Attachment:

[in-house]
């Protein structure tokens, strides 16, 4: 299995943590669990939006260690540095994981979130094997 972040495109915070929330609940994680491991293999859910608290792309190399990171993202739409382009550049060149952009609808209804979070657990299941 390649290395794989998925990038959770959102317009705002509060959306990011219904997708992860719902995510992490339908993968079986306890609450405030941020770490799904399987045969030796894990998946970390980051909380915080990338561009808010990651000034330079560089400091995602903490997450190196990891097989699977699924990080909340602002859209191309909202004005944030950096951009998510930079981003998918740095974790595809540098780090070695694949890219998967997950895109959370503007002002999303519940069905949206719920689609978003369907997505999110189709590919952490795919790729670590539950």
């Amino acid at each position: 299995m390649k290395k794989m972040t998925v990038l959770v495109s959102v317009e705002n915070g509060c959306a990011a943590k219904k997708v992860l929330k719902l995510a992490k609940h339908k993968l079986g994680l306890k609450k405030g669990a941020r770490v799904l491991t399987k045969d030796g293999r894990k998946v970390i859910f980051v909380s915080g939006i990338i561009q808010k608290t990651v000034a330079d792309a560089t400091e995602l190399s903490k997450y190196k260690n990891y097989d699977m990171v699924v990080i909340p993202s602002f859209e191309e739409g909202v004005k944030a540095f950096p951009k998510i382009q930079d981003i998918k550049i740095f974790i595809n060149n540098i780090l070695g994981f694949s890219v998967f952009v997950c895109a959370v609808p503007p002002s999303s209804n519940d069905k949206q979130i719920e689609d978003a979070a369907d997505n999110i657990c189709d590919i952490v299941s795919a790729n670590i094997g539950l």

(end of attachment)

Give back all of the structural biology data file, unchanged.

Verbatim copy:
[in-house]
């Protein structure tokens, strides 16, 4: 299995943590669990939006260690540095994981979130094997 972040495109915070929330609940994680491991293999859910608290792309190399990171993202739409382009550049060149952009609808209804979070657990299941 390649290395794989998925990038959770959102317009705002509060959306990011219904997708992860719902995510992490339908993968079986306890609450405030941020770490799904399987045969030796894990998946970390980051909380915080990338561009808010990651000034330079560089400091995602903490997450190196990891097989699977699924990080909340602002859209191309909202004005944030950096951009998510930079981003998918740095974790595809540098780090070695694949890219998967997950895109959370503007002002999303519940069905949206719920689609978003369907997505999110189709590919952490795919790729670590539950």
């Amino acid at each position: 299995m390649k290395k794989m972040t998925v990038l959770v495109s959102v317009e705002n915070g509060c959306a990011a943590k219904k997708v992860l929330k719902l995510a992490k609940h339908k993968l079986g994680l306890k609450k405030g669990a941020r770490v799904l491991t399987k045969d030796g293999r894990k998946v970390i859910f980051v909380s915080g939006i990338i561009q808010k608290t990651v000034a330079d792309a560089t400091e995602l190399s903490k997450y190196k260690n990891y097989d699977m990171v699924v990080i909340p993202s602002f859209e191309e739409g909202v004005k944030a540095f950096p951009k998510i382009q930079d981003i998918k550049i740095f974790i595809n060149n540098i780090l070695g994981f694949s890219v998967f952009v997950c895109a959370v609808p503007p002002s999303s209804n519940d069905k949206q979130i719920e689609d978003a979070a369907d997505n999110i657990c189709d590919i952490v299941s795919a790729n670590i094997g539950l």